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Upset incidents lead EASA to issue emergency AD on CitationJets with active winglets
23 April 2019

The European Union Aviation Safety Agency (EASA) issued an emergency airworthiness directive (2019-0086-E) in the wake of recent in-flight upset incidents involving Cessna CitationJets, modified to have Tamarack ATLAS winglets.

The active load alleviation system (ATLAS), when operational, deflects the Tamarack active control surfaces (TACS) on the outboard wings. This system can aerodynamically “turn off” the winglet in specific conditions, thus dumping additional loads. Load alleviation enables a substantial increase in aspect ratio without the need for wing reinforcement and added weight, according to Tamarack. The modification is available for Cessna CitationJet models.

Recently, occurrences have been reported in which ATLAS appears to have malfunctioned, causing upset events where, in some cases, the pilots had difficulty to recover the aircraft to safe flight. Investigation continues to determine the cause(s) for the reported events. This condition, if not corrected, could lead to loss of control of the aircraft, EASA states.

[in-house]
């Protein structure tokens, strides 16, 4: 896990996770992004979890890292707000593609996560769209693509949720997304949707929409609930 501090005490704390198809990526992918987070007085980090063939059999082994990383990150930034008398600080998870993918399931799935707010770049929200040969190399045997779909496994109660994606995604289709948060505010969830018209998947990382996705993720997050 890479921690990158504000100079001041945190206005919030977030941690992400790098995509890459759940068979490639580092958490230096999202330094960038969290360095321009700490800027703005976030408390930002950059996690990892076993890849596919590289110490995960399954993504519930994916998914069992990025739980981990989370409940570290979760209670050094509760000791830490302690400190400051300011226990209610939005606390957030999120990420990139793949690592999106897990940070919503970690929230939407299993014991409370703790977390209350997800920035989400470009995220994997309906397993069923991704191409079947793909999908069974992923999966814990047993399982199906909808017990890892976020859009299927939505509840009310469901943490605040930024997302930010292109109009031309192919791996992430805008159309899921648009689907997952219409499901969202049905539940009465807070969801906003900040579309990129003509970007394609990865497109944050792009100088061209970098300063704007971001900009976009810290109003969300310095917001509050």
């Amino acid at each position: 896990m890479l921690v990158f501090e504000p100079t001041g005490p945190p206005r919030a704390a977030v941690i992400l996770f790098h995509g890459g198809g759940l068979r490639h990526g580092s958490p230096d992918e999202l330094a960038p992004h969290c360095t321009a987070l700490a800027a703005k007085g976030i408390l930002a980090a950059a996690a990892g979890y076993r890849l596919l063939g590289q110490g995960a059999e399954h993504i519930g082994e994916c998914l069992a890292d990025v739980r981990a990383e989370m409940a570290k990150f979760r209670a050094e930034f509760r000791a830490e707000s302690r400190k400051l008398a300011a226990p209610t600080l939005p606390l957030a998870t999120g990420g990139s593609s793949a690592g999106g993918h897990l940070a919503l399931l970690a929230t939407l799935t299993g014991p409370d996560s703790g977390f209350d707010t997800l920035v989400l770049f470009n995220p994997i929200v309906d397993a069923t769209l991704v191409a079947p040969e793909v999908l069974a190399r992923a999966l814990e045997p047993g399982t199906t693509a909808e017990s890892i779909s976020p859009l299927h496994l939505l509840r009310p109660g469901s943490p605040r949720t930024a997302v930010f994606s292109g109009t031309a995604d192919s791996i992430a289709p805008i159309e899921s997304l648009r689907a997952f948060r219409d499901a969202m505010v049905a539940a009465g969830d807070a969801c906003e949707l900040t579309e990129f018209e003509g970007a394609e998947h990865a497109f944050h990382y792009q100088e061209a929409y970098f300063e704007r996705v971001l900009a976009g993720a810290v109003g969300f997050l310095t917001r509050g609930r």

The AD issued by EASA requires the Tamarack ATLAS to be deactivated and the TACS to be fixed in place. It also requires implementation of operational limitations and repetitive pre-flight inspections by amending the applicable flight manual.

Within 100 flight hours, owners must contact the ATLAS-manufacturer for modification instructions.

Update 11 July 2019
Both EASA and the FAA approved fixes incorporated in two Tamarack Aerospace service bulletins to resolve the emergency airworthiness directive that required deactivating Tamarack’s active load-alleviation system (ATLAS) on Cessna CitationJets.